|Publication number||US6270218 B1|
|Application number||US 09/178,731|
|Publication date||Aug 7, 2001|
|Filing date||Oct 26, 1998|
|Priority date||Oct 26, 1998|
|Also published as||CN1169006C, CN1254103A|
|Publication number||09178731, 178731, US 6270218 B1, US 6270218B1, US-B1-6270218, US6270218 B1, US6270218B1|
|Inventors||Timothy A. Clutterbuck|
|Original Assignee||Johnson & Johnson Vision Products, Inc.|
|Export Citation||BiBTeX, EndNote, RefMan|
|Patent Citations (7), Referenced by (25), Classifications (6), Legal Events (4)|
|External Links: USPTO, USPTO Assignment, Espacenet|
The invention relates to contact lenses. In particular, the invention relates to contact lenses that have an off-axis bevel.
The use of contact lenses for cosmetics and the correction of visual acuity is well known. Generally, contact lenses incorporate a convex surface bevel at the lens' periphery that acts to decrease the lens' edge thickness. Typically, these bevels are rotationally symmetric sections of a sphere. The center of curvature of which is located on the central axis of the lens.
These on-axis bevels form a junction with the non-optical lenticular zone of the lens. This junction is problematic in that it may act as a hinge point for the bevel allowing the bevel to turn in toward, or outwardly from, the wearer's eye. Further, the junction may be sufficiently sharp so as to make the lens uncomfortable to wear. Therefore, a need exists for a bevel that overcomes the disadvantages of the prior art bevel.
FIG. 1 is a cross-sectional view of a contact lens with a conventional, on-axis bevel.
FIG. 2 is a cross-sectional view of a contact lens with an off-axis bevel of he invention.
FIG. 3 is a magnified, cross-sectional view of on- and off-axis bevels.
FIG. 4 is a cross-sectional depiction of a contact lens with an off-axis bevel of the invention.
FIG. 5 is a cross-sectional view of a contact lens with an off-axis bevel of the invention.
The invention provides an off-axis bevel for contact lenses, contact lenses incorporating the bevel, and methods for producing such bevels and contact lenses.
The bevels of the invention resist turning in toward and out from the wearer's eye and have greater strength to maintain their shape than do conventional bevels. Additionally, because the bevel forms a smooth junction with the lenticular area of the lens, the bevel is more comfortable to wear than conventionally beveled lenses. Finally, the bevel of the invention is advantageous because it has a greater bulk towards the lens' edge than does a conventional bevel to aid in maintaining the lens' shape and orientation.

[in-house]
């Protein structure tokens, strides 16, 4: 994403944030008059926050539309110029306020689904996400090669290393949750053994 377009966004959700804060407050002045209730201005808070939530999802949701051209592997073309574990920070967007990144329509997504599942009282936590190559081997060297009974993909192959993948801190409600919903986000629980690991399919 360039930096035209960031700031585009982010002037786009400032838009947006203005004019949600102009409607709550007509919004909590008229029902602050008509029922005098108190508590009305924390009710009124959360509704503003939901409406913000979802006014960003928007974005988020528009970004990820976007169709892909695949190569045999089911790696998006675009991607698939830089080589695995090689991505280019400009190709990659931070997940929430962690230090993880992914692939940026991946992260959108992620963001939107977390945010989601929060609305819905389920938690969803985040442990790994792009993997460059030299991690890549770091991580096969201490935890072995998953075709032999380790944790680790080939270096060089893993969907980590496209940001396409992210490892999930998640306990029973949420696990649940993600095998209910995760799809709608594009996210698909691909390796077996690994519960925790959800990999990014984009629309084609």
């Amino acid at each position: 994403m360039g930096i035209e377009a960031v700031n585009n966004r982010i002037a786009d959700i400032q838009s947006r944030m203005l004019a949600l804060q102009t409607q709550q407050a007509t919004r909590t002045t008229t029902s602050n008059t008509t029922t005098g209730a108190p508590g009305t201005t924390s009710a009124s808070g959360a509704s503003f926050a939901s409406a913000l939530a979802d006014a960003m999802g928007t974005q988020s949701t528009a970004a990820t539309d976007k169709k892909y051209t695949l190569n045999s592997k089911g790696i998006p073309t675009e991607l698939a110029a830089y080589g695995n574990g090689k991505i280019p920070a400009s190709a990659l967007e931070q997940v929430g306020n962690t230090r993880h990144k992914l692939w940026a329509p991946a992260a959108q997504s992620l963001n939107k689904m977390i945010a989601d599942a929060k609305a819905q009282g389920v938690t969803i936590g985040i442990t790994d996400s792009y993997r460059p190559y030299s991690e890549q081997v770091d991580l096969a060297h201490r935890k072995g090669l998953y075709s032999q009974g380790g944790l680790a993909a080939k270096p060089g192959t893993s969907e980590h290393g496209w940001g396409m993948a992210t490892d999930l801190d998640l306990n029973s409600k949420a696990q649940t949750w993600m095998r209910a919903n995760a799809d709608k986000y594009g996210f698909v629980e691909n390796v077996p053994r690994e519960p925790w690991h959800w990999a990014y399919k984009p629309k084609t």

In one embodiment, the invention provides a lens that comprises, consists essentially of, and consists of a concave and a convex surface, at least one of the surfaces comprising, consisting essentially of, and consisting of one or more off axis bevels. By “bevel” is meant an inclined area at the periphery of the lens. By “off-axise” is meant that the bevel is a rotationally symmetric section of a torus, the geometric center of the torus being located on the central axis of the lens. Preferably, the bevel is on the convex surface.
Contact lenses useful with the bevel of the invention may be either hard or soft lenses. Soft contact lenses, made of any material suitable for producing such lenses, preferably are used. The lenses of the invention may have any of a variety of corrective optical characteristics incorporated onto the surfaces. For example, the lens may have any one or more of spheric, aspheric, bifocal, multifocal, prismatic, or cylindric corrections These corrections may be on either or both the convex or concave surface. For example, the lens of the invention is a toric soft contact lens, meaning that the contact has a cylindrical optical surface, or power, to correct for the wearer's astigmatism.